You have a project in hand and wondering how to create a schedule, here are some tips which you could use to create a sound schedule.
Break your one task into several small tasks. Whenever we are given any task (activity) or a task is lying on the table. Our first instinct is to finish it quickly with our own judgment. Wait a min! This is not the right way instead take reference from the scope statement, read and re-read several times what the client is looking for, take suggestion from your team and the divide the tasks in smaller chunks of work.
Rolling Wave Planning technique: this technique is used where you do not have the clarity of the upcoming activities of the project. For example: let’s say you have to establish a business (mind it, running a business is an operation work however establishing (start-up) a business is a project ) so the schedule may look like this using the Rolling Wave Planning.
Scheduling using rolling wave planning
Milestone: a milestone is a significant event which will make your life easier. Okay, to put it more concretely. There will be activities and after completing several activities you will reach milestone. For long projects, the significance of milestone increases tremendously as this will also help you to gauge the performance (in terms of schedule) of the project.
Once you have identifies which tasks or activities needs to be done in the project, the next step is to sequence those activities. This can be done using a network diagram. A network diagram can be created using Precedence Diagramming method.
Precedence diagramming method: first draw the logical relationship of the activities then consider any dependencies.
Network Diagram for an e-learning project
- Always create the network diagram because it will help you to justify the time taken for the project.
- The network diagram also helps you to establish a workflow of the project so this aspect should never be neglected in a project.
Estimation: this is a huge task and your whole schedule planning will depend on this. In the next step you have to estimate the resources used in the project and estimate the time taken for each activity. There are many methods which could be used for estimate.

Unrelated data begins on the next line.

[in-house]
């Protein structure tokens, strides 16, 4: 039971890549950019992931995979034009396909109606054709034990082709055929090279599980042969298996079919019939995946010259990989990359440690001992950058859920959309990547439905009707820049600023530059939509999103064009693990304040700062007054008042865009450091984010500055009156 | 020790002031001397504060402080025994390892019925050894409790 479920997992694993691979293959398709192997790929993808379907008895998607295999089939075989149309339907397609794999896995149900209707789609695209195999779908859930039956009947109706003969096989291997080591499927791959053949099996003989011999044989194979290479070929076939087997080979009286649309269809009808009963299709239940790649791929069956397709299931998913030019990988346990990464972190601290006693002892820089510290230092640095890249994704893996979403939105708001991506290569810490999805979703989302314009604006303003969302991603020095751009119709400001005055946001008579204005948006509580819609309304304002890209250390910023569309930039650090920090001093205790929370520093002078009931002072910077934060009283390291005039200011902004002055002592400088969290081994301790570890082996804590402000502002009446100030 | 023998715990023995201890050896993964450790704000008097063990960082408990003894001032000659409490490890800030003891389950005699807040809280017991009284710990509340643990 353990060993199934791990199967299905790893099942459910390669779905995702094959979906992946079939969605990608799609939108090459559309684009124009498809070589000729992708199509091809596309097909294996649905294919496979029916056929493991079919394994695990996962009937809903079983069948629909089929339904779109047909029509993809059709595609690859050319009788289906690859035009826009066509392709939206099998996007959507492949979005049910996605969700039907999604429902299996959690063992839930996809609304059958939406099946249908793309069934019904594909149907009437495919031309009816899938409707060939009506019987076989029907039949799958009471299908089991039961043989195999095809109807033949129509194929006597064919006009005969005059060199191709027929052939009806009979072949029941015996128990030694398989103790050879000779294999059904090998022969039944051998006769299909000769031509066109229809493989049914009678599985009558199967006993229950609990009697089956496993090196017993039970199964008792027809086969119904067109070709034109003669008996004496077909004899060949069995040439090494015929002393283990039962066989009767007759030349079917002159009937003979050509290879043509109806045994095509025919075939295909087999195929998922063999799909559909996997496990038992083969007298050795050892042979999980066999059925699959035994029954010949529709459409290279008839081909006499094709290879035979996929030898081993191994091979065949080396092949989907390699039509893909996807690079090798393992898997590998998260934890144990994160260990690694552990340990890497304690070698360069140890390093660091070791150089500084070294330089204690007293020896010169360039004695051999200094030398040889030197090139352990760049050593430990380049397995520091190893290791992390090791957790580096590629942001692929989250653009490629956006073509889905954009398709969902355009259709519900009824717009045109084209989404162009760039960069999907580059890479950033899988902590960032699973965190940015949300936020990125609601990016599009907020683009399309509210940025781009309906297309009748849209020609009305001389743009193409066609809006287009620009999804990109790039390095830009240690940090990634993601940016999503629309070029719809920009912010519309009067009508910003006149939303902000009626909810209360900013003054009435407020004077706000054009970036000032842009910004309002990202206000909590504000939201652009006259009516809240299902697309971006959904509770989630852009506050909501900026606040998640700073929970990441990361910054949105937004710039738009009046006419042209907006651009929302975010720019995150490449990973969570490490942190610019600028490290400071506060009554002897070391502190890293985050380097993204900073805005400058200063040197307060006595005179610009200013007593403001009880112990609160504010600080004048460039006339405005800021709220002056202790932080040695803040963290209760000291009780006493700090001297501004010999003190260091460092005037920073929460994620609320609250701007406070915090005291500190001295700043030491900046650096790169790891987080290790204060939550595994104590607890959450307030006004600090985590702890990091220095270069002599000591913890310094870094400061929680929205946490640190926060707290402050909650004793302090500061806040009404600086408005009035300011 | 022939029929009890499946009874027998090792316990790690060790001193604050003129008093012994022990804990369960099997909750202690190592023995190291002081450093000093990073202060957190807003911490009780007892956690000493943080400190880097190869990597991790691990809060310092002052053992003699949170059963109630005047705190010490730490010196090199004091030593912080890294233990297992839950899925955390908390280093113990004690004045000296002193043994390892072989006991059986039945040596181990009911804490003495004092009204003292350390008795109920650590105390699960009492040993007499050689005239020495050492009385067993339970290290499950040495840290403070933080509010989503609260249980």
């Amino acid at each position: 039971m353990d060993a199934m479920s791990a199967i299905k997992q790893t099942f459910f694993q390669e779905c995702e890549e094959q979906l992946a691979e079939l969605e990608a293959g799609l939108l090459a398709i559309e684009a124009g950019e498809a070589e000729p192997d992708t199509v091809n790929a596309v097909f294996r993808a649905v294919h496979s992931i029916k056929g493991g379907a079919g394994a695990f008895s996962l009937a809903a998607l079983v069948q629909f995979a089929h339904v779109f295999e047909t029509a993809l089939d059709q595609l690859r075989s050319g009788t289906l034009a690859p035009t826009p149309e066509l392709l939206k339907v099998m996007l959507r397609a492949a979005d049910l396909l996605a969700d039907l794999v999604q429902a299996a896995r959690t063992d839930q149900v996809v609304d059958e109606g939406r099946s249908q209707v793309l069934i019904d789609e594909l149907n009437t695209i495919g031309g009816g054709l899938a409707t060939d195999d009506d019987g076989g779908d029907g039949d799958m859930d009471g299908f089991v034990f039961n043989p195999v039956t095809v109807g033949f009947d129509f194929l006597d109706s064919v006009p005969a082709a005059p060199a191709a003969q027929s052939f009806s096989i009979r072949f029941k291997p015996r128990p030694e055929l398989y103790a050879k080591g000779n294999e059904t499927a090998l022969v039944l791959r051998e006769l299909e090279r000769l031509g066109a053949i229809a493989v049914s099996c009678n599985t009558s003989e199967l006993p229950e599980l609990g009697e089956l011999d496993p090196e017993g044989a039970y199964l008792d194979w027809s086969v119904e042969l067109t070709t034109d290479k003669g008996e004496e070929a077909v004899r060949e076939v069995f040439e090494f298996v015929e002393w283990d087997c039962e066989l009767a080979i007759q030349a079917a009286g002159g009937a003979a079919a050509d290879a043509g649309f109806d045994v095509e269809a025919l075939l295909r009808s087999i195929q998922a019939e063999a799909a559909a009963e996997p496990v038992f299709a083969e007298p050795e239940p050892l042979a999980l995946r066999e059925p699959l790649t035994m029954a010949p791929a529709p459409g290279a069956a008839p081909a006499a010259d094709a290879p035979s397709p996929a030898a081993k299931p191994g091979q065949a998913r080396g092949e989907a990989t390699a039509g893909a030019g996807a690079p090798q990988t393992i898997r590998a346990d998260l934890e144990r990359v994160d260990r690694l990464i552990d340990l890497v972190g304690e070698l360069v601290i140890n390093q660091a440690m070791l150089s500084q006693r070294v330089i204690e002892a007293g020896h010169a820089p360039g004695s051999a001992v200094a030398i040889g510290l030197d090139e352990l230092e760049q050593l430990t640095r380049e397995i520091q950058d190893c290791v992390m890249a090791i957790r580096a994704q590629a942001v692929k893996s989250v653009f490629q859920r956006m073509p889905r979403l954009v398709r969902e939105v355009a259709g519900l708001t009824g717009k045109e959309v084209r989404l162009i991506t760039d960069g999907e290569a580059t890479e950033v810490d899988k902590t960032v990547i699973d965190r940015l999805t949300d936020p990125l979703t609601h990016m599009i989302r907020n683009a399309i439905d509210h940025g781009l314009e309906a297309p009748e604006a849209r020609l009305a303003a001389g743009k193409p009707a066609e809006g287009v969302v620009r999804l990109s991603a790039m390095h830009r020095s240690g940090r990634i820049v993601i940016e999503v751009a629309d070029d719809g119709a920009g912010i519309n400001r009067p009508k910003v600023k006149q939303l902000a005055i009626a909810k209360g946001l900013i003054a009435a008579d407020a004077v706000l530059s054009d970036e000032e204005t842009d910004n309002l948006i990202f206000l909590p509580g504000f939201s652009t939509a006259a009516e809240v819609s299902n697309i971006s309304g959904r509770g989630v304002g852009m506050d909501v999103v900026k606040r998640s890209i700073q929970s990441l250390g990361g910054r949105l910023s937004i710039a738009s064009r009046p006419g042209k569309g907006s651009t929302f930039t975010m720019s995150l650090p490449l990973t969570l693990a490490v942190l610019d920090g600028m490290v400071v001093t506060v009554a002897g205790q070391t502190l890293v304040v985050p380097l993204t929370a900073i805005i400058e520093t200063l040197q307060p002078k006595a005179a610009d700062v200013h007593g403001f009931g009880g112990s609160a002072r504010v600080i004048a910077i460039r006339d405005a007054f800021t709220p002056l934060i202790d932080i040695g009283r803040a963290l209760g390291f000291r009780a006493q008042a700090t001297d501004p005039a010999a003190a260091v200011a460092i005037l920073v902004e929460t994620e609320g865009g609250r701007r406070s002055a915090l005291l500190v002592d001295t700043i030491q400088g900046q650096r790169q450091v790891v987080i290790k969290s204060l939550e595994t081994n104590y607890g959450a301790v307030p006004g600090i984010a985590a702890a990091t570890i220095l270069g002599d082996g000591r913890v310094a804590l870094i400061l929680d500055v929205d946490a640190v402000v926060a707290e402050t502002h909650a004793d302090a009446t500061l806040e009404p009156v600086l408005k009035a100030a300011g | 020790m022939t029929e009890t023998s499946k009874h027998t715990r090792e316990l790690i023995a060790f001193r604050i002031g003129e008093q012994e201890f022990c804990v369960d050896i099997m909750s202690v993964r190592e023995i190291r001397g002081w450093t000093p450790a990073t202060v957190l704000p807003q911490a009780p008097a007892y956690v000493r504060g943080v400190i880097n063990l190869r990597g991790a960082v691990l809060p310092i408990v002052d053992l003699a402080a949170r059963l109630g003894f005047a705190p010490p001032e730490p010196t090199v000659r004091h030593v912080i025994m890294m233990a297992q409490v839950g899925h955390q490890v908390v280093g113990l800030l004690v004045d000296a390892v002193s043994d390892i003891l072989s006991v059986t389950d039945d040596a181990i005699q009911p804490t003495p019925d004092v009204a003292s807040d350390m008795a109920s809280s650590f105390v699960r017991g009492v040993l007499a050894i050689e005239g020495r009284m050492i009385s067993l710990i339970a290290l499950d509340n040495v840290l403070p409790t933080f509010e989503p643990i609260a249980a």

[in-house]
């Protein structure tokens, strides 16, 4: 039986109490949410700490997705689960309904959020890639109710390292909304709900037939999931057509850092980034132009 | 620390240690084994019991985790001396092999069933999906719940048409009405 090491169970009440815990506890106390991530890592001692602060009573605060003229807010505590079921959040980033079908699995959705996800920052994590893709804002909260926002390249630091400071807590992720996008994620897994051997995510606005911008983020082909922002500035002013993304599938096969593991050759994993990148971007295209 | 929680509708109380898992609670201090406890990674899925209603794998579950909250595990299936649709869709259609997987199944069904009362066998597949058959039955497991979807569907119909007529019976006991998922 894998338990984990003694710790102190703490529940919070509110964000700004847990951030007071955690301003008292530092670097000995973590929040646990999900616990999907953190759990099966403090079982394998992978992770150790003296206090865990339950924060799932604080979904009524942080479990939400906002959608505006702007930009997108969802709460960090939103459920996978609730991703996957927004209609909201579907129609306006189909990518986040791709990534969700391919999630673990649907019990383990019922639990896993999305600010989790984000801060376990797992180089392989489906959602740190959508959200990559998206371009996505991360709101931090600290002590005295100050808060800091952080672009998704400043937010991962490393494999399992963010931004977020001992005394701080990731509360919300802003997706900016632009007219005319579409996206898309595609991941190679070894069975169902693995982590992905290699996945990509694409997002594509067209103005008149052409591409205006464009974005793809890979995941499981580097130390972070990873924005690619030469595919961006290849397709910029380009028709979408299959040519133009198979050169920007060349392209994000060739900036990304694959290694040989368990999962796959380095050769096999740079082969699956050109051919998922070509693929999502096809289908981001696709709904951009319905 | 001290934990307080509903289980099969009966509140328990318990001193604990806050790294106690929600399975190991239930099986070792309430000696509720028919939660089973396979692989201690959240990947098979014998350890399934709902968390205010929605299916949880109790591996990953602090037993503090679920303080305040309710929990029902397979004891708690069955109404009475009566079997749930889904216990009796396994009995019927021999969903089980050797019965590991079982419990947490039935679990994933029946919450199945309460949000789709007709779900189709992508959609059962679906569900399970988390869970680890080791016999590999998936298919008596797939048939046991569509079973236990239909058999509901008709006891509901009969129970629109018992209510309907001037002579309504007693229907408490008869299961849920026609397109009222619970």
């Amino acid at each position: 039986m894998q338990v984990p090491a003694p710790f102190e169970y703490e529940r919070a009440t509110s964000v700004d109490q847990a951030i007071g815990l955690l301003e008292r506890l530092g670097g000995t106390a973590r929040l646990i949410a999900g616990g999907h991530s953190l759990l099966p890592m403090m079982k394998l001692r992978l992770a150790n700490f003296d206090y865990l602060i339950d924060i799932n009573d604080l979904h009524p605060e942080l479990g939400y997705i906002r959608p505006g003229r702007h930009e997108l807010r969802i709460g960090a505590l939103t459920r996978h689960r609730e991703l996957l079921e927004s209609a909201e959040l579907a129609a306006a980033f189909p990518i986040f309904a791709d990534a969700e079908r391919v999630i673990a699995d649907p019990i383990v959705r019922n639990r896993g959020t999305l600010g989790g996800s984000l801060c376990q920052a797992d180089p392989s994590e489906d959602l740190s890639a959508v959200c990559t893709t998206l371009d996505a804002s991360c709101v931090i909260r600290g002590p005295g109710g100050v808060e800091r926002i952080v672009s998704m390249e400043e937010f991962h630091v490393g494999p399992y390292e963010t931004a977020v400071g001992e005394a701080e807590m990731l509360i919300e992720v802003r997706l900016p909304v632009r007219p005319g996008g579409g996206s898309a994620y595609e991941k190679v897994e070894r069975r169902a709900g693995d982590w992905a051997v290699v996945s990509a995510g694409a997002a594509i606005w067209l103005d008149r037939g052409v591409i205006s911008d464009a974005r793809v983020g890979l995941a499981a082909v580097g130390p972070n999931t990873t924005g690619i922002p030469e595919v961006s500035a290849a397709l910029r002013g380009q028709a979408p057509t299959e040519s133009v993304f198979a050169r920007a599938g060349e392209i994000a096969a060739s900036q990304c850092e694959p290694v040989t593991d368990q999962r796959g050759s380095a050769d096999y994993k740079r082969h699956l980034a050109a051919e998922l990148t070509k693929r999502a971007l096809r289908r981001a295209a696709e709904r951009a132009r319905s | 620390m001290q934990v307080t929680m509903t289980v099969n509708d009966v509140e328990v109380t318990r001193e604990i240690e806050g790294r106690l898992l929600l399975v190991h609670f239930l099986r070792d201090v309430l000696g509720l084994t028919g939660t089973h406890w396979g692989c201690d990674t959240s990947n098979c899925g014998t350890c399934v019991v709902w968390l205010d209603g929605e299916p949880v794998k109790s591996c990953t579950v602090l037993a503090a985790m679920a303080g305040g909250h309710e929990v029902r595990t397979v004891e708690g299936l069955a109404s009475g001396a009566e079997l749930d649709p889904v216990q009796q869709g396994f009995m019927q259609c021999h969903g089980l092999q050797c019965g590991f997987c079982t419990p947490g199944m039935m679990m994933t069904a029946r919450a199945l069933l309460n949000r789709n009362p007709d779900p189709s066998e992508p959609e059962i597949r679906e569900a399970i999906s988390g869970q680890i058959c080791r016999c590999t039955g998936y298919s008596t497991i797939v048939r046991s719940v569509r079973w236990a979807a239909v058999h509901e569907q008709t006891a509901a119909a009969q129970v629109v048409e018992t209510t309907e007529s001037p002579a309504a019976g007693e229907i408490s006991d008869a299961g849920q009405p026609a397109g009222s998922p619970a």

One Point Estimate: in this type of estimate takes one estimate per activity. The con of this process is that the estimator might buffer his/her estimate.
Analogous Estimating: this estimating is based on the historical data. You pick up schedules for the last five projects and then you create a schedule for the latest one based on your expert judgment.
Parametric Estimating: this estimating process is based on data. The estimation will be done time per line of code, time per pagination, time per installation. Estimators can create the parametric estimation using Regression Analysis (scatter diagram) and Learning curve. Many a times the final result of parametric estimating is used as Heuristics (rule of thumb). Example, a schedule heuristics might be “Till Alpha phase 70% of the production work is completed” (e-learning).
Scatter Diagram (Image courtesy RMC Publication)
Three point estimates (PERT analysis, Program evaluation and Review Technique): in this technique you take three estimate (Pessimistic, Optimistic, Most Likely) for a single activity and then calculate the expected duration. The formulas are:
Expected Activity Duration: (P +4M + O)/6
Activity Standard Deviation: (P – O)/6
Thus in the previous example, if for Scope Analysis the data is P= 3 weeks (analyzed that there are many holidays coming); O= 0.5 week; M= 2 Week
Expected Activity Duration= 1.917 week (P +4M + O)/6
Activity Standard Deviation= 0.4 week (P – O)/6